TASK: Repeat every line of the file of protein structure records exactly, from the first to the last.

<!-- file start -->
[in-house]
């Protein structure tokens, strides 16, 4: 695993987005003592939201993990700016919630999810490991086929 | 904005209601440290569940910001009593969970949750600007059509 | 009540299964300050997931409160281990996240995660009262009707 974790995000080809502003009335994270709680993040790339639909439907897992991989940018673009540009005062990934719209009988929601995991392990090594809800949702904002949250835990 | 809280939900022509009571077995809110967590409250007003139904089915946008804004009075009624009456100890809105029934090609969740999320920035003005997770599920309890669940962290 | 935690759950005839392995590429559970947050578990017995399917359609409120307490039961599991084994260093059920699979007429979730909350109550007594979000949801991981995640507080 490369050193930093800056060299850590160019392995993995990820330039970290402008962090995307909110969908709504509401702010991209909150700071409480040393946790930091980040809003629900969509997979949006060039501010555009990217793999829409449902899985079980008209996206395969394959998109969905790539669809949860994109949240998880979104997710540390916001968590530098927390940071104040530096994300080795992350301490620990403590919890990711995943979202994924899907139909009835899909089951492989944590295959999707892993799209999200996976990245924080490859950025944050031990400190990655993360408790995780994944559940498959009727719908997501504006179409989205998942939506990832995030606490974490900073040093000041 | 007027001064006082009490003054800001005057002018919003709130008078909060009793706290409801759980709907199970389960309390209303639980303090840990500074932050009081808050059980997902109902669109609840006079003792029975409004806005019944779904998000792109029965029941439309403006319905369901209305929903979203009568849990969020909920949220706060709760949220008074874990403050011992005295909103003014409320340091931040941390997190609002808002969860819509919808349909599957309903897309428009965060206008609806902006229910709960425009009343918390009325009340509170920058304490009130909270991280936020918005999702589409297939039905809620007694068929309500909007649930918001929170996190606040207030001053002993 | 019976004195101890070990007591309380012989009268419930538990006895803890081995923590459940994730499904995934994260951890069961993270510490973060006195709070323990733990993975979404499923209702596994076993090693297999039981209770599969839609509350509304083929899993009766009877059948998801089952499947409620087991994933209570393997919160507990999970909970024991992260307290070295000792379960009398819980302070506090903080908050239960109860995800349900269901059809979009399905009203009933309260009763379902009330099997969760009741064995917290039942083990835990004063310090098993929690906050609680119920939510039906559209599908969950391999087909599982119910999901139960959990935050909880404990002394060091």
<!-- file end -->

[in-house]
């Protein structure tokens, strides 16, 4: 695993987005003592939201993990700016919630999810490991086929 | 904005209601440290569940910001009593969970949750600007059509 | 009540299964300050997931409160281990996240995660009262009707 974790995000080809502003009335994270709680993040790339639909439907897992991989940018673009540009005062990934719209009988929601995991392990090594809800949702904002949250835990 | 809280939900022509009571077995809110967590409250007003139904089915946008804004009075009624009456100890809105029934090609969740999320920035003005997770599920309890669940962290 | 935690759950005839392995590429559970947050578990017995399917359609409120307490039961599991084994260093059920699979007429979730909350109550007594979000949801991981995640507080 490369050193930093800056060299850590160019392995993995990820330039970290402008962090995307909110969908709504509401702010991209909150700071409480040393946790930091980040809003629900969509997979949006060039501010555009990217793999829409449902899985079980008209996206395969394959998109969905790539669809949860994109949240998880979104997710540390916001968590530098927390940071104040530096994300080795992350301490620990403590919890990711995943979202994924899907139909009835899909089951492989944590295959999707892993799209999200996976990245924080490859950025944050031990400190990655993360408790995780994944559940498959009727719908997501504006179409989205998942939506990832995030606490974490900073040093000041 | 007027001064006082009490003054800001005057002018919003709130008078909060009793706290409801759980709907199970389960309390209303639980303090840990500074932050009081808050059980997902109902669109609840006079003792029975409004806005019944779904998000792109029965029941439309403006319905369901209305929903979203009568849990969020909920949220706060709760949220008074874990403050011992005295909103003014409320340091931040941390997190609002808002969860819509919808349909599957309903897309428009965060206008609806902006229910709960425009009343918390009325009340509170920058304490009130909270991280936020918005999702589409297939039905809620007694068929309500909007649930918001929170996190606040207030001053002993 | 019976004195101890070990007591309380012989009268419930538990006895803890081995923590459940994730499904995934994260951890069961993270510490973060006195709070323990733990993975979404499923209702596994076993090693297999039981209770599969839609509350509304083929899993009766009877059948998801089952499947409620087991994933209570393997919160507990999970909970024991992260307290070295000792379960009398819980302070506090903080908050239960109860995800349900269901059809979009399905009203009933309260009763379902009330099997969760009741064995917290039942083990835990004063310090098993929690906050609680119920939510039906559209599908969950391999087909599982119910999901139960959990935050909880404990002394060091």